When a new rail connection opens at Oakland International airport in September 2014, the airport's ties to San Francisco will be closer than ever.
Deborah Ale Flint, director of aviation for the Port of Oakland, which operates the airport, calls the rail line an “enabler” of connections to San Francisco as well as downtown Oakland and other areas of the Bay Area on the region’s BART rail system.
The $484 million Oakland Airport Connector will connect the airport’s passenger terminals to the Coliseum/Oakland Airport BART station, which is 20min from San Francisco and 10min from central Oakland. A BART extension to the Silicon Valley is under construction and scheduled to open in 2018.
The rail connection opens not a moment too late. Norwegian plans to begin flights between Oakland and both Oslo and Stockholm – further solidifying Oakland’s position as an alternative to nearby San Francisco International for international passengers – on the Boeing 787 in May 2014.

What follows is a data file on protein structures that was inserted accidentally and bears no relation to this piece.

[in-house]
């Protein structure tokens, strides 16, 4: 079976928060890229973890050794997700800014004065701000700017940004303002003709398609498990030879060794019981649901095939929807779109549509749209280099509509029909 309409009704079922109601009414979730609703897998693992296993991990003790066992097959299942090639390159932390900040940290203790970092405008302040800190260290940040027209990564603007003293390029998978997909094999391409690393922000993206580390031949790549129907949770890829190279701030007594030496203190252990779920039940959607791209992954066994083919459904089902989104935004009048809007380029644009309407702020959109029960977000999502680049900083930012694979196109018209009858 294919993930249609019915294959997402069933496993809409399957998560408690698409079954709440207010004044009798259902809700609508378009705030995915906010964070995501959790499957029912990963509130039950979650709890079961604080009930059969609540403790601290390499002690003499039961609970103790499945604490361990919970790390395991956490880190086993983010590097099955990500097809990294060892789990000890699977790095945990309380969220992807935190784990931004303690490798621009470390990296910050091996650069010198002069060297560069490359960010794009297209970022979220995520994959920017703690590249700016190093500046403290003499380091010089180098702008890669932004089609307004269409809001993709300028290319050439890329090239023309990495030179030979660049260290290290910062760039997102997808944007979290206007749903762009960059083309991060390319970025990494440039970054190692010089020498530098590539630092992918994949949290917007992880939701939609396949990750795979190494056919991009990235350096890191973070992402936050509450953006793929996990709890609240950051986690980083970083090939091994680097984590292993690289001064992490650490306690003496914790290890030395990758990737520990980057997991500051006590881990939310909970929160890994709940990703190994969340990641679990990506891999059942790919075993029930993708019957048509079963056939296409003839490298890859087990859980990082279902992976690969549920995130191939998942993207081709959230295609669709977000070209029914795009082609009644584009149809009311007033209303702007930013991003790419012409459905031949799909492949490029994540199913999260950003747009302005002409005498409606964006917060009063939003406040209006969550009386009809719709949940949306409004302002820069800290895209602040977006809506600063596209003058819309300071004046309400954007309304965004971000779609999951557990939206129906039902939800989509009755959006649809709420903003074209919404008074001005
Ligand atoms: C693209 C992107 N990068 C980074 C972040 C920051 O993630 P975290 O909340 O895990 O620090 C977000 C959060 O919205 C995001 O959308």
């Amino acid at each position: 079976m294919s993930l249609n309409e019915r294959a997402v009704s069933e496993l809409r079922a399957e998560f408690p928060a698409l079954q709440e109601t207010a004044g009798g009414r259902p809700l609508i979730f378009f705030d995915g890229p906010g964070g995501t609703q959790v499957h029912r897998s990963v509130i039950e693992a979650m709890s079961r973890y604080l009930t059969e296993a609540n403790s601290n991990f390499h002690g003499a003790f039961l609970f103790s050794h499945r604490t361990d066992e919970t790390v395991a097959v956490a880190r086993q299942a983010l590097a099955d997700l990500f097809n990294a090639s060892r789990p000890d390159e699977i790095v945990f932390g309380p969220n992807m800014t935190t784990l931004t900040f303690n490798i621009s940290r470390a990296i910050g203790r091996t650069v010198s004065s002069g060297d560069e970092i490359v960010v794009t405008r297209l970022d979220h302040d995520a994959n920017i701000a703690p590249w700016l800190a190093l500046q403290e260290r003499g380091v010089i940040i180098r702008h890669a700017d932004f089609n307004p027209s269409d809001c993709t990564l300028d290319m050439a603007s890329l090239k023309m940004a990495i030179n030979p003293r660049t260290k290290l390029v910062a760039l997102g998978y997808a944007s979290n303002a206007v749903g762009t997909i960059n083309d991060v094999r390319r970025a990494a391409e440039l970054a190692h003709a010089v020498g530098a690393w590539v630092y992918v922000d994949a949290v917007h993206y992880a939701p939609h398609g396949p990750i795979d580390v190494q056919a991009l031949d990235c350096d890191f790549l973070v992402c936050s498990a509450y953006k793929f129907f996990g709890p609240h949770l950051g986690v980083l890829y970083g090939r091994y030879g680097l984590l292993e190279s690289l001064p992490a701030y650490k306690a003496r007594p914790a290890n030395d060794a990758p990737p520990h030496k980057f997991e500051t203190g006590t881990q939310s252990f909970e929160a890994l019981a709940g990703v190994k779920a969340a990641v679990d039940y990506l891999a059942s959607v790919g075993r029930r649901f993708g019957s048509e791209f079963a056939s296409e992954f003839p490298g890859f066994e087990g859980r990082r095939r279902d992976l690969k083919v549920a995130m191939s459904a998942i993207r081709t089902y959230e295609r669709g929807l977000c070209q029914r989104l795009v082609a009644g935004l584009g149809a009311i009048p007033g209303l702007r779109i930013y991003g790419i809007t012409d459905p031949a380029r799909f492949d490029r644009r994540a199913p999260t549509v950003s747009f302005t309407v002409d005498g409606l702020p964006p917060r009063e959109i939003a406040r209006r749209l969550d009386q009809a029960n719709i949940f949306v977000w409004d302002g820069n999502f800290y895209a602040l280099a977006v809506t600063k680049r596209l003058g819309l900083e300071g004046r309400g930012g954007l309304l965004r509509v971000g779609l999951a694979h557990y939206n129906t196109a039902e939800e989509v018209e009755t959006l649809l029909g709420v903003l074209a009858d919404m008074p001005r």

The flights are the airport’s first nonstops to Europe in more than a decade.
A nonstop to the UK is at the top of Oakland’s international wish list for the future, says Flint.
Domestically the airport hopes to attract additional frequencies to Chicago, she says. Southwest Airlines flies to Chicago Midway International but the airport lacks a nonstop to Chicago O’Hare International – a major hub for both American Airlines and United Airlines.
Boardings at Oakland were down 2.5% to 2.79 million during the first eight months of the year, airport statistics show. This comes after they rose more than 8% to 5.02 million in 2012.